As a someone whose Google Reader is filled with vegetarian and vegan food blogs, I keep reading about the wonders of silken tofu as a replacement for cream and eggs, particularly in puddings.
I wrongly assumed that silken tofu would, like the extra firm tofu I’m used to, be a tabula rasa of sorts, a blank slate that would take on all of the delicious flavors around it. This assumption led to the creation of a pie I don’t want to eat, let alone serve. I apologize to my friend who’s coming over for dinner tonight. I’ll probably serve it to him just so we can laugh at how bad it is.
It’s akin to Bridget Jones’ blue soup. Here’s what went wrong.
Silken tofu does have a taste (surprise!). The other ingredients need to have a strong flavor and be plentiful to mask the tofu taste. Its consistency is perfect, however, and I do think it has potential as an excellent and healthy substitute for fatty dairy products.
If I were to make this again, I’d double the amount of chocolate. Seriously. And I’d lessen the agave nectar because the significant boost in chocolate would negate the need for added sweetness. (That sentence was so unnecessarily verbose! And I’m leaving it!)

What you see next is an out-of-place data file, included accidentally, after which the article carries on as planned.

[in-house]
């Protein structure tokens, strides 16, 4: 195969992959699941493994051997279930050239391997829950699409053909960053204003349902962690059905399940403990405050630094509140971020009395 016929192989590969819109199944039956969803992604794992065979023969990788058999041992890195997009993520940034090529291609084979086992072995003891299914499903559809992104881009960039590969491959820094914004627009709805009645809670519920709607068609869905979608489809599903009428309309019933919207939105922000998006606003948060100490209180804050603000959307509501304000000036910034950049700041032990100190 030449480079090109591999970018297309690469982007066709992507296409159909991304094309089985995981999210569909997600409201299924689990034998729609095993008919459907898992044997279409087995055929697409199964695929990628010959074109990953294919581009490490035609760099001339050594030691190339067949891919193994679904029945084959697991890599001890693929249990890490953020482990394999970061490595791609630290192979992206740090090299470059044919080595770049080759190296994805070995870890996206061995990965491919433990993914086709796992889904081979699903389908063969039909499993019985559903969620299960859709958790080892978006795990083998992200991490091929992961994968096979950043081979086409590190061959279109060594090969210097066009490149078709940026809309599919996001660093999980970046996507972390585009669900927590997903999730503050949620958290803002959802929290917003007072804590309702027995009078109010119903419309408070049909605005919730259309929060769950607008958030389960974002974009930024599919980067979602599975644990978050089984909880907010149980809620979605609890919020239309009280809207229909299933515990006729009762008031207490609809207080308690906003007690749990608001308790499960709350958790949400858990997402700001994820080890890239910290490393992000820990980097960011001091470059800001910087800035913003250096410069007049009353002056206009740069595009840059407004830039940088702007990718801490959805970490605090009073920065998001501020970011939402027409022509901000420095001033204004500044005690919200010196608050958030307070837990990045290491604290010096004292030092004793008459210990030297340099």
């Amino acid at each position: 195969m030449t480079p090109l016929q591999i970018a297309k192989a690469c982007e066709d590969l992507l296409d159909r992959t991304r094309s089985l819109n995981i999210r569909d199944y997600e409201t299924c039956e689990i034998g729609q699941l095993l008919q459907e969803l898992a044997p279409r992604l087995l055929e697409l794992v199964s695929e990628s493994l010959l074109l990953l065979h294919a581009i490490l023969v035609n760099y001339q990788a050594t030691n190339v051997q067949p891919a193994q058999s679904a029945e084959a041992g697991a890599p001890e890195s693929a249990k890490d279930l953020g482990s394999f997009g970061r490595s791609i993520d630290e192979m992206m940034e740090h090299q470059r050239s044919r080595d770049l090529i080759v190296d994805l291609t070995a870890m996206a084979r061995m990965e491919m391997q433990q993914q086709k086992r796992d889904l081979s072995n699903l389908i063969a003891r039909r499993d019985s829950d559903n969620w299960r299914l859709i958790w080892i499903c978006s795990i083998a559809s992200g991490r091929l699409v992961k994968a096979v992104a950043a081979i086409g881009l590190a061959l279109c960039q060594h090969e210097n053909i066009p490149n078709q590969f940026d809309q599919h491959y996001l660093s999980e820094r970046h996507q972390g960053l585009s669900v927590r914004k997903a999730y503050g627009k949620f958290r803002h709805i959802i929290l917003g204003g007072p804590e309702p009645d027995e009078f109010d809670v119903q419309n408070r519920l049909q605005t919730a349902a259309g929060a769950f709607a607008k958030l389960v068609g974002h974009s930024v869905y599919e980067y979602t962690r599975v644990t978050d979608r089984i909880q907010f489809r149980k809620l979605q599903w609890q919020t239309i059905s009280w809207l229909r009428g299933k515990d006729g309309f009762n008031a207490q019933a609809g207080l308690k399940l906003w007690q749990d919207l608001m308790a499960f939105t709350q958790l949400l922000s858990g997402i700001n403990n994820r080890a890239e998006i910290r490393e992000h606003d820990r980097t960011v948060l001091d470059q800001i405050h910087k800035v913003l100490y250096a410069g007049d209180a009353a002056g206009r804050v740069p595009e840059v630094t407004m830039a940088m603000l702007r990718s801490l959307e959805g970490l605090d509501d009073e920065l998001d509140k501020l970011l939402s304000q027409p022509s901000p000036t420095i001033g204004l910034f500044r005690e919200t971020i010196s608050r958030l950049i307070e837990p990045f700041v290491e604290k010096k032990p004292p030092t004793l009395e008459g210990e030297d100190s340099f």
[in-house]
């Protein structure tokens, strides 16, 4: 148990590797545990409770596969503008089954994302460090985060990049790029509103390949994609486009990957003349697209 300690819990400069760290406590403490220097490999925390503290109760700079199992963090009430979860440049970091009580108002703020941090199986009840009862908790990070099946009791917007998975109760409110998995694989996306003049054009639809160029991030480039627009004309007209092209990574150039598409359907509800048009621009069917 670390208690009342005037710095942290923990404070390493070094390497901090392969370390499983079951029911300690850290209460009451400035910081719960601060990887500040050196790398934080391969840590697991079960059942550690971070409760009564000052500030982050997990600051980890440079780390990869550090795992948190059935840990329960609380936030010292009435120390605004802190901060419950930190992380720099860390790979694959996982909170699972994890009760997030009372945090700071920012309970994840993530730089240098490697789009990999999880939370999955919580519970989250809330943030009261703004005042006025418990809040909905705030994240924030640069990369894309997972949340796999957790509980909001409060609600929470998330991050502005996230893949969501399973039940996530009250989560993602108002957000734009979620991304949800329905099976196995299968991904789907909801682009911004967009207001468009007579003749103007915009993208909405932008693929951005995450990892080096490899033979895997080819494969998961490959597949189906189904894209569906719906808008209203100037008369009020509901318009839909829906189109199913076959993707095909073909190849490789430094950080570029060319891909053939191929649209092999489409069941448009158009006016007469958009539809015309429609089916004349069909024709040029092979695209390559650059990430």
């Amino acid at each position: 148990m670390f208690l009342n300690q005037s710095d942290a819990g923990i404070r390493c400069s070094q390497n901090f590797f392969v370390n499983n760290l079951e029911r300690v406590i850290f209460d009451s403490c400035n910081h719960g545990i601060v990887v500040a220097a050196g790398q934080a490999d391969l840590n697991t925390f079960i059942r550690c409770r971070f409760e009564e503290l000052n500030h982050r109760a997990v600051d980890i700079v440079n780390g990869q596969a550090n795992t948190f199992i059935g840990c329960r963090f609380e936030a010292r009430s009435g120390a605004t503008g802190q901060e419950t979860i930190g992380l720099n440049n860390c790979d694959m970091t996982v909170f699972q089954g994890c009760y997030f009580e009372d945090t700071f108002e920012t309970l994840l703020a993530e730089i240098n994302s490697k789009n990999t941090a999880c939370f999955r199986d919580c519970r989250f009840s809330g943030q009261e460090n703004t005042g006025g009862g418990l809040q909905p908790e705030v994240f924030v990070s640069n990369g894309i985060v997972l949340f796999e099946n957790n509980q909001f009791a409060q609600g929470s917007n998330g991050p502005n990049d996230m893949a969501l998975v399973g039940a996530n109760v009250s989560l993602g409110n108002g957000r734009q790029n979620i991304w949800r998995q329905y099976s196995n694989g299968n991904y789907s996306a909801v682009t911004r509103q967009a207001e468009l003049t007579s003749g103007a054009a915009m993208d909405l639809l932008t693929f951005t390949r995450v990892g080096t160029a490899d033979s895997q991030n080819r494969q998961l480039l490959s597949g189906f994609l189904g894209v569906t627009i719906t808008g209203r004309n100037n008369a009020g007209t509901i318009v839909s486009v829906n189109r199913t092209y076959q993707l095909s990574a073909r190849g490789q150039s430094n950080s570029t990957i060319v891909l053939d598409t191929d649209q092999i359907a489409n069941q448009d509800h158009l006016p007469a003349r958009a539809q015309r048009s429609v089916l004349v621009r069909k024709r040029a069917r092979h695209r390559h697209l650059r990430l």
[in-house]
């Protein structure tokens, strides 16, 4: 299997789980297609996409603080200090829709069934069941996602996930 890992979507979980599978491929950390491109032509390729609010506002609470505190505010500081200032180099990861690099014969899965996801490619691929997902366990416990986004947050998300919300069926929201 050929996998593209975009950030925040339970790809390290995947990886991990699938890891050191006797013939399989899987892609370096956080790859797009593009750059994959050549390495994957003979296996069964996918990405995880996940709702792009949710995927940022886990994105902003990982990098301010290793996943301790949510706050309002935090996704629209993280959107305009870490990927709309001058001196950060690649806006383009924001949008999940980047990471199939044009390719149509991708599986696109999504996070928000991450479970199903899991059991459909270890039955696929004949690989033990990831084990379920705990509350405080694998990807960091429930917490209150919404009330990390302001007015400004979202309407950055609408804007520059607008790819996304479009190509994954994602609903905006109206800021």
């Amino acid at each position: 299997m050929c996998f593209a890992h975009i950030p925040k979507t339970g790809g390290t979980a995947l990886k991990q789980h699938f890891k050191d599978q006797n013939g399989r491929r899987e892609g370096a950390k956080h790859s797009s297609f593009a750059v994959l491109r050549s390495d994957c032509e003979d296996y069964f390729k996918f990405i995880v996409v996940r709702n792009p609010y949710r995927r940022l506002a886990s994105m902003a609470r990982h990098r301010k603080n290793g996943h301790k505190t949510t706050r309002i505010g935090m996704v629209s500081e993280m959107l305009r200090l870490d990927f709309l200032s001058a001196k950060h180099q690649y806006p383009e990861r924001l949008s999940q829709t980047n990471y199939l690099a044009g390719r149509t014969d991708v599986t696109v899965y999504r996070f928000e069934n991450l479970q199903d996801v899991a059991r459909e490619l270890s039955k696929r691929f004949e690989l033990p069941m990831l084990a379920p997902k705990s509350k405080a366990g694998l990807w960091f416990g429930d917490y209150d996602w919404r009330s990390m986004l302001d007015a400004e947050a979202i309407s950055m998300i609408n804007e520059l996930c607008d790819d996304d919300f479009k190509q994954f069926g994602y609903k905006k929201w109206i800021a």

Here’s the recipe for this pie with all of the necessary changes included. I think this would be quite yummy and chocolatey, and you wouldn’t taste the tofu. What are your suggestions for using silken tofu? How can I avoid a gross pie in the future? Do you think this new recipe will work well? So many questions about this mysterious foray into the vegan world. lv, molly
Vegan Chocolate Pie
1 crust (smash a bunch of chocolate wafers with 1 Tbl. canola oil, bake at 300 degrees for 10 mins.)
2 cups vegan dark chocolate chips
1-2 Tbl. agave nectar
20 oz. silken tofu (the kind in the box that’s found in the Asian food section)
Melt chocolate in a double broiler. Blend with agave nectar and silken tofu until smooth. Pour into crust, and chill for 2-3 hours. The pie, that is. But you can chill too.